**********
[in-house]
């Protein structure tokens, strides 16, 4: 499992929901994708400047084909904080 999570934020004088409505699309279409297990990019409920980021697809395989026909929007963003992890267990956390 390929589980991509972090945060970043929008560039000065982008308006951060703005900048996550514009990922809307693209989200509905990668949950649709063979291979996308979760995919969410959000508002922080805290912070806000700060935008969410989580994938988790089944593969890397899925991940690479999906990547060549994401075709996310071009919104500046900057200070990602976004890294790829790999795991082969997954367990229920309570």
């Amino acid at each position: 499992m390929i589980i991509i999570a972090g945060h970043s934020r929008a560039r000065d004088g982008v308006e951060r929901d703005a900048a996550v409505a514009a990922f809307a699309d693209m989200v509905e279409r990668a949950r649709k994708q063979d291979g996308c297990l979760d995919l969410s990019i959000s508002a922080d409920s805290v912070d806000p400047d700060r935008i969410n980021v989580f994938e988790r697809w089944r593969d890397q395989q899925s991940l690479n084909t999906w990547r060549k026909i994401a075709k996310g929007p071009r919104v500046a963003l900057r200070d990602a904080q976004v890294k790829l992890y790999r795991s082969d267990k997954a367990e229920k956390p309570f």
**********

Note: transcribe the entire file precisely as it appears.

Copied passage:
[in-house]
């Protein structure tokens, strides 16, 4: 499992929901994708400047084909904080 999570934020004088409505699309279409297990990019409920980021697809395989026909929007963003992890267990956390 390929589980991509972090945060970043929008560039000065982008308006951060703005900048996550514009990922809307693209989200509905990668949950649709063979291979996308979760995919969410959000508002922080805290912070806000700060935008969410989580994938988790089944593969890397899925991940690479999906990547060549994401075709996310071009919104500046900057200070990602976004890294790829790999795991082969997954367990229920309570």
């Amino acid at each position: 499992m390929i589980i991509i999570a972090g945060h970043s934020r929008a560039r000065d004088g982008v308006e951060r929901d703005a900048a996550v409505a514009a990922f809307a699309d693209m989200v509905e279409r990668a949950r649709k994708q063979d291979g996308c297990l979760d995919l969410s990019i959000s508002a922080d409920s805290v912070d806000p400047d700060r935008i969410n980021v989580f994938e988790r697809w089944r593969d890397q395989q899925s991940l690479n084909t999906w990547r060549k026909i994401a075709k996310g929007p071009r919104v500046a963003l900057r200070d990602a904080q976004v890294k790829l992890y790999r795991s082969d267990k997954a367990e229920k956390p309570f």